One of my dad’s first cousins reponded to my document query with a note

[Your grandmother] sent me some correspondence from 1940 from family in the Ukraine which apparently requested some  money or clothing material or both. The correspondence is written in some kind of script, possibly Yiddish. I once had attempted to get someone to try to translate it, but not very successfully. However, I was told that the letter and a postcard were from “Sure” (which I was told meant Sarah) Mordche-Leibovna Schnaider ….. She may have been a sister-in-law of [my grandmother], or possibly a sister of Samuel.

Wow. 70-something year old letters from a heretofore unknown relative. This cousin was kind enough to scan all the letters, envelopes and bit of paper. I had them translated from Yiddish, and they were an eye-opener.Yiddish postcard August 1940

The letters detail requests for money and goods to be sent to Sore Mordeche Leibnova Schnaider on Rakovaya Street in Medzhibozh, Podolsky Gubernia [present-day Medzhybizh, Khmelnytskyi Oblast, Ukraine].  Sore addressed the envelopes in English, wrote the return address in Cyrillic, and the text of the letters in Yiddish, indicating that she had the ability to write, and possibly understand, at least two languages.

Comparing the data in the letters along with other family information, I determined that Sore was a sister to my great-grandfather.

Meanwhile, Sore’s sister-in-law responds to the requests, sending both a money order and a package of wool suit and coat fabrics, but the letters indicate the package did not arrive.

According to the translator, the letters sound pleading. A widow of 21 years, raising her children on her own, the notes seem to indicate a woman a little desperate and forgotten at a time when most of Europe is moving closer to chaos. The letters were sent from March through December 1940. Whether she sent additional letters is unknown. The Nazis arrived in Medzhibozh on 8 July 1941, placing all the Jews in a ghetto. The ghetto was anihiliated beginning on 22 September 1942, with the liquidation lasting three weeks.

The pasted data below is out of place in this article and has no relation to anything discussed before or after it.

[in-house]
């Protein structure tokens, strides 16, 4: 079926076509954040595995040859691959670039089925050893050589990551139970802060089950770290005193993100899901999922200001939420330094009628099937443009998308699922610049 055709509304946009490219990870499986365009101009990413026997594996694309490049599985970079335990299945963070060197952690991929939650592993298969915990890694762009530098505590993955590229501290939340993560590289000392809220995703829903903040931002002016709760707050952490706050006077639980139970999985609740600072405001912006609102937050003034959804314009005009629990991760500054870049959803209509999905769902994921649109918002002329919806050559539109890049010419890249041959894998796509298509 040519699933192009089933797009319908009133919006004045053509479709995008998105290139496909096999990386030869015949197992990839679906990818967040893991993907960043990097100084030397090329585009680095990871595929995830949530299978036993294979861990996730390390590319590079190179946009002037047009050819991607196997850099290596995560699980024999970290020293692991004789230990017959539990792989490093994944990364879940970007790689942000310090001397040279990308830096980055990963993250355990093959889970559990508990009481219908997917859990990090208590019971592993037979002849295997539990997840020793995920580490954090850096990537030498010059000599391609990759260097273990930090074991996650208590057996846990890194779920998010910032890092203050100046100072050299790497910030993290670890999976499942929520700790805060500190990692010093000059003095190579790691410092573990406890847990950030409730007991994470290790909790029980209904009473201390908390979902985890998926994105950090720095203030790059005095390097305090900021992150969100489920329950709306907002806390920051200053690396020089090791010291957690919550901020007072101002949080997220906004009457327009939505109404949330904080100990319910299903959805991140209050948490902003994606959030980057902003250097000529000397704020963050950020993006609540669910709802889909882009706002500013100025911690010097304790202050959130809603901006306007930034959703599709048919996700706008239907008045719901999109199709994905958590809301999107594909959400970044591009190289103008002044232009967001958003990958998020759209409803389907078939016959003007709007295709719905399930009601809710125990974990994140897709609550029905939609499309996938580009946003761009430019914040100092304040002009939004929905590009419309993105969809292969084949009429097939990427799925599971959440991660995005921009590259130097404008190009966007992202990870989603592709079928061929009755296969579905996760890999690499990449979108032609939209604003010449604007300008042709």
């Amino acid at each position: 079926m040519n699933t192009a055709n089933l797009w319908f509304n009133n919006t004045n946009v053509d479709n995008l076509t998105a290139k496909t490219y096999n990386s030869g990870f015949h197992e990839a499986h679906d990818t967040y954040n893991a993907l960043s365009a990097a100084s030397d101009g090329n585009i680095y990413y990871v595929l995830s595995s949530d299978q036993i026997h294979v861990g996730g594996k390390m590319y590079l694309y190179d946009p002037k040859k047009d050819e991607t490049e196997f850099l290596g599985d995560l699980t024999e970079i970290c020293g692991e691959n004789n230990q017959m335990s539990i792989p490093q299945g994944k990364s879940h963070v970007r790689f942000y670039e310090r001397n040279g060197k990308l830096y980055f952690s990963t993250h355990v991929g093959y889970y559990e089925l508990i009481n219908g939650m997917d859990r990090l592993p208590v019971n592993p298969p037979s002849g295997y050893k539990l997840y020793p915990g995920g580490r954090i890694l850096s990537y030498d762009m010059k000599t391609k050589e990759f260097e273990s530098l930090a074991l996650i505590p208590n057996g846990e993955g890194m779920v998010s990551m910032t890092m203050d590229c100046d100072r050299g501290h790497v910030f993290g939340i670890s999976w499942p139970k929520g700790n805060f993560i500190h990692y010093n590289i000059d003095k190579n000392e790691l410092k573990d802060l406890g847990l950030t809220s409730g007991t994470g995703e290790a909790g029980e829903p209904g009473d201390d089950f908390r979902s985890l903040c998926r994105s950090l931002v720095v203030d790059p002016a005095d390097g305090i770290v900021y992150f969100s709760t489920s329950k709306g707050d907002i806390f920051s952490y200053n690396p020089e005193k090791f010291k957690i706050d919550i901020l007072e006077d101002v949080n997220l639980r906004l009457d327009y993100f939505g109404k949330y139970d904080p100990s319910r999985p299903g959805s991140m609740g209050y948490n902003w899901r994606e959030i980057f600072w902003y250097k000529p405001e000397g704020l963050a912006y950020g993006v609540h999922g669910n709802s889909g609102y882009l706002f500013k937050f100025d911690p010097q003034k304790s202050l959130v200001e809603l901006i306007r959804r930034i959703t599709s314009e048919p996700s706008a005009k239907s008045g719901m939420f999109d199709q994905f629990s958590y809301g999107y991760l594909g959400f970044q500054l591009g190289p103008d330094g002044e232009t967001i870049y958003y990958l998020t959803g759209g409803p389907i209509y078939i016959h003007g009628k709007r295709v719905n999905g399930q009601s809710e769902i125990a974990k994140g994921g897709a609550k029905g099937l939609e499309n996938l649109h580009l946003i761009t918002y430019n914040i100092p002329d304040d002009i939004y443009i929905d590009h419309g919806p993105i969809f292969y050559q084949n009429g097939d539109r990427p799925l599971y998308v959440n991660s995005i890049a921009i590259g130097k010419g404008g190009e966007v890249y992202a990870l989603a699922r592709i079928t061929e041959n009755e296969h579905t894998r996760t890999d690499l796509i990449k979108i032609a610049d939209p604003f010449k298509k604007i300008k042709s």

Why Sore chose not to leave Russia, or if she had a choice, is unknown. Her fate, and the fate of her children are also unknown. I have initiated an International Tracing Service search through the United States Holocaust Memorial Museum. Perhaps someday, I will have the answer.

Eastern European Mutt

Cab drivers like to ask me where I’m from. I always respond, “Chicago.” Then they say, “No, where are you from?” I know what they are getting at – what is my ancestry, my ethnic origin. And that is a complicated answer, especially for a cab ride. So I started answering, “I’m an Eastern European Mutt.”

For years, that response also served as the only real answer I had. My dad’s side was from “Russia” with maybe a place called “Mezbish” being more specific. My mom knew she was a “Litvak” from Kovna. Not a lot to go on. Now through research, perseverance and a bit of luck, I can say I truly am an Eastern European Mutt: present-day countries of Lithuania, Latvia, Belarus and Ukraine. Shtetls and cities as varied as Ariogala, Vidzy, Daugavpils, Sudilkov, Novohrad-Volynskyy, Medzhybizh. DNA evidence of places even more far flung.

How may I help you answer the question, “Where are you from?”